John 1:43

The day following Jesus went forth into Galilee, and found Philip, and said unto him, Follow me.
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Alcuin of York

AD 804
Leaving, that is, Judea, where John was baptizing, out of respect to the Baptist, and not to appear to lower his office, so long as it continued. He was going too to call a disciple, and wished to go forth into Galilee, i.e. to a place of “transition” or “revelation,” that is to say, that as He Himself increased in wisdom or stature, and in favor with God and man, and as He suffered and rose again, and entered into His glory: so He would teach His followers to go forth, and increase in virtue, and pass through suffering to joy. He finds Philip, and said to him, Follow Me.Everyone follows Jesus who imitates His humility and suffering, in order to be partaker of His resurrection and ascension. Bethsaida means house of hunters. The Evangelist introduces the name of this place by way of allusion to the characters of Philip, Peter, and Andrew, and their future office, i.e. catching and saving souls. He who alone is absolutely holy, harmless, undefiled; of whom the prophet said, There shall ...

Augustine of Hippo

AD 430
The person to whom our Lord’s mother had been betrothed. The Christians know from the Gospel, that He was conceived and born of an undefiled mother. He adds the place too, of Nazareth. However you may understand these words, Philip’s answer wild suit. You may read it either as affirmatory, Something good can come out of Nazareth; to which the other says, Come and see: or you may read it as a question, implying doubt on Nathanael’s part, Can any good thing come out of Nazareth? Come and see. Since either way of reading agrees equally with what follows, we must inquire the meaning of the passage. Nathanael was well read in the Law, and therefore the word Nazareth (Philip having said that he had found Jesus of Nazareth)immediately raises his hopes, and he exclaims, Something good can come out of Nazareth. He had searched the Scriptures, and knew, what the Scribes and Pharisees could not, that the Savior was to be expected thence. ...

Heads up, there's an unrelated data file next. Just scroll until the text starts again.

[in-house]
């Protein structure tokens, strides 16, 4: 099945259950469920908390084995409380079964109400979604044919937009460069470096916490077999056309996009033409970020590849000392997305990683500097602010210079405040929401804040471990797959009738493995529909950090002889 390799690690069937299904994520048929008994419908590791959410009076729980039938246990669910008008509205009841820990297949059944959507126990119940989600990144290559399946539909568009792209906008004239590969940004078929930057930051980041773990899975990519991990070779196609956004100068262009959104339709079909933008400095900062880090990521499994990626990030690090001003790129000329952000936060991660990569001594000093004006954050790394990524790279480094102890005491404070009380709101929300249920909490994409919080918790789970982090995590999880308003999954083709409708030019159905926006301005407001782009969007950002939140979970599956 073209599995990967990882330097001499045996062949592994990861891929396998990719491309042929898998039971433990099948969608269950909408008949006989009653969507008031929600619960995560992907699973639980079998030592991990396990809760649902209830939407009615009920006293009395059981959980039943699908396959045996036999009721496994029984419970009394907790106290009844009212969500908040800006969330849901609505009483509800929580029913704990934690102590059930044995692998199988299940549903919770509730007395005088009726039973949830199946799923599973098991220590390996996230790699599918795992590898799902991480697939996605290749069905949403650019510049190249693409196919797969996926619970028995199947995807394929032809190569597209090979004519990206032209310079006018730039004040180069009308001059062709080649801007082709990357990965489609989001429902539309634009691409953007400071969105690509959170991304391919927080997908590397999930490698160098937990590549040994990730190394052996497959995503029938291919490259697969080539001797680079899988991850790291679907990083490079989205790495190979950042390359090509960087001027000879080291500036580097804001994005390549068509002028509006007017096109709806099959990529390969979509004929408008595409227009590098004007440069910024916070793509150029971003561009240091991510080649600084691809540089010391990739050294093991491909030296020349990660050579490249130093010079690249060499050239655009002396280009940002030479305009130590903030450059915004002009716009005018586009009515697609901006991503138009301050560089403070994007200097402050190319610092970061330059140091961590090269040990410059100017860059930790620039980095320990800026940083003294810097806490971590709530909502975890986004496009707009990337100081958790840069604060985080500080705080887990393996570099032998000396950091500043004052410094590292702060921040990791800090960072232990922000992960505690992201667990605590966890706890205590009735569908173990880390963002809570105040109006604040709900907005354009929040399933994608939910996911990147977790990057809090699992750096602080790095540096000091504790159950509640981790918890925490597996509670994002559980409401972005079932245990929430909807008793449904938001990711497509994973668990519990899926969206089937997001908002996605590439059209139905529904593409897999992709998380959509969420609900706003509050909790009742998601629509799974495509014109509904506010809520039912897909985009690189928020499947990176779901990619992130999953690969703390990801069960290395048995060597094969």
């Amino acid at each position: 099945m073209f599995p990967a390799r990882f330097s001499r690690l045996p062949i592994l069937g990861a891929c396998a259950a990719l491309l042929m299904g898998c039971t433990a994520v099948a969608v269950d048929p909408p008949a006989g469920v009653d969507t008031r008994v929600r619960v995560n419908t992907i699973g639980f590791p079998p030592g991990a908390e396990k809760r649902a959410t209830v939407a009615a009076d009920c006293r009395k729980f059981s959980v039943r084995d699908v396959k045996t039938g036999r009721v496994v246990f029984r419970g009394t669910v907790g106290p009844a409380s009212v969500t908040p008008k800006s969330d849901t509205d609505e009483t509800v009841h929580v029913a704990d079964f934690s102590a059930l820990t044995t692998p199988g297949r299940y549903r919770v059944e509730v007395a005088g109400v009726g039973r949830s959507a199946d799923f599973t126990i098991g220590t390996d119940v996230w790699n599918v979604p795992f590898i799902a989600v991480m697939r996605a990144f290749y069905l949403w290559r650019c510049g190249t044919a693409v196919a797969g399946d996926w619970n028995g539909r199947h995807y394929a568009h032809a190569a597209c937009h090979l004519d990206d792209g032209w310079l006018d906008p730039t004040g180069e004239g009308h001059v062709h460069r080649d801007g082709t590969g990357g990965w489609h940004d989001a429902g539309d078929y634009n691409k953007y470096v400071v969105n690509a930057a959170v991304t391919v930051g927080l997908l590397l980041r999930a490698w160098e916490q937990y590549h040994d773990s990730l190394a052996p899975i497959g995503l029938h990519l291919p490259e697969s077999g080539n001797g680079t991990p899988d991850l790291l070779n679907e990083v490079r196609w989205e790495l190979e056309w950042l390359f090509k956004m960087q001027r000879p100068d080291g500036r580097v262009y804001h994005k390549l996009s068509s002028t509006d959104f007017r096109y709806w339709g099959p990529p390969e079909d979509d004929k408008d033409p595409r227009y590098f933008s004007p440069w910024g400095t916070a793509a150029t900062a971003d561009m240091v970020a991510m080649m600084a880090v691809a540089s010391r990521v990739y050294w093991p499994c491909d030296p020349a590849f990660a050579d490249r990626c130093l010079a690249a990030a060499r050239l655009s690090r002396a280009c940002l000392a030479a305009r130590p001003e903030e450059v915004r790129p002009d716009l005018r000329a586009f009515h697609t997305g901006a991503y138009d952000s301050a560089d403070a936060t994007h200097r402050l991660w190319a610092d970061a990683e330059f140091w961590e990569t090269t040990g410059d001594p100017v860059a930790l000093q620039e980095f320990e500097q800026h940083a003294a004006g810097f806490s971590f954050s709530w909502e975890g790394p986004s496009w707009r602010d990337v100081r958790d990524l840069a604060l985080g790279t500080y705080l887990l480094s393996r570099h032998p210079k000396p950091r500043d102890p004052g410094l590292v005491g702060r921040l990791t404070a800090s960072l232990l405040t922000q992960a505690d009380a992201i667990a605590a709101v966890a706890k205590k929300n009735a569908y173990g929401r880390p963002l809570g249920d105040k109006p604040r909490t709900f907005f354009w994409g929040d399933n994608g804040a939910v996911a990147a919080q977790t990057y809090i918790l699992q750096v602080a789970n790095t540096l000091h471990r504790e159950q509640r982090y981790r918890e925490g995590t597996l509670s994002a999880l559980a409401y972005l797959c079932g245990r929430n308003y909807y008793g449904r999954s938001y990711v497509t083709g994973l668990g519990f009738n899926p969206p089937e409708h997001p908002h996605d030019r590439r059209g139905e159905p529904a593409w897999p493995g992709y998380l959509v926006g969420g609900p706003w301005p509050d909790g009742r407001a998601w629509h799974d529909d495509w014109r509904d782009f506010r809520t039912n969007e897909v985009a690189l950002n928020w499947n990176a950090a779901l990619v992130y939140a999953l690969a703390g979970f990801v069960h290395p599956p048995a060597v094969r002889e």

Cornelius a Lapide

AD 1637
On the morrow, &c. That out of Galilee He might call untutored fishermen, to create them His Apostles, and the preachers of His Gospel, lest the Christian faith should be supposed to be the work of Prayer of Manasseh , not of God. For the Apostles were Galileans. For the Galileans were poor and ignoble in comparison with the Jews who were sprung from Judah, which was the royal tribe. He findeth Philippians , not by chance, but going of set purpose to the place where He knew Philip was. There He found him whom He carefully sought, and whom He destined to be an Apostle. And Jesus saith unto him. This is the first exterior calling by Christ. For Peter and Andrew were first called by an inward inspiration, not outwardly by Christ"s external voice, but by hearing the voice of John the Baptist their master saying of Christ, Behold the Lamb of God! They were not called by Him, but of their own accord they came to Jesus, in order to find out His doctrine and life, but not, as it were, about to...

Cyril of Alexandria

AD 444
Likeminded with those preceding was Philip, and very ready to follow Christ. For Christ knew that he would be good. Therefore also He says Follow Me, making the word a token of the grace that was upon him, and wherein he bid him follow, testifying to him that most excellent was his conversation. For Ho would not have chosen him, if he had not been altogether good. ...

John Chrysostom

AD 407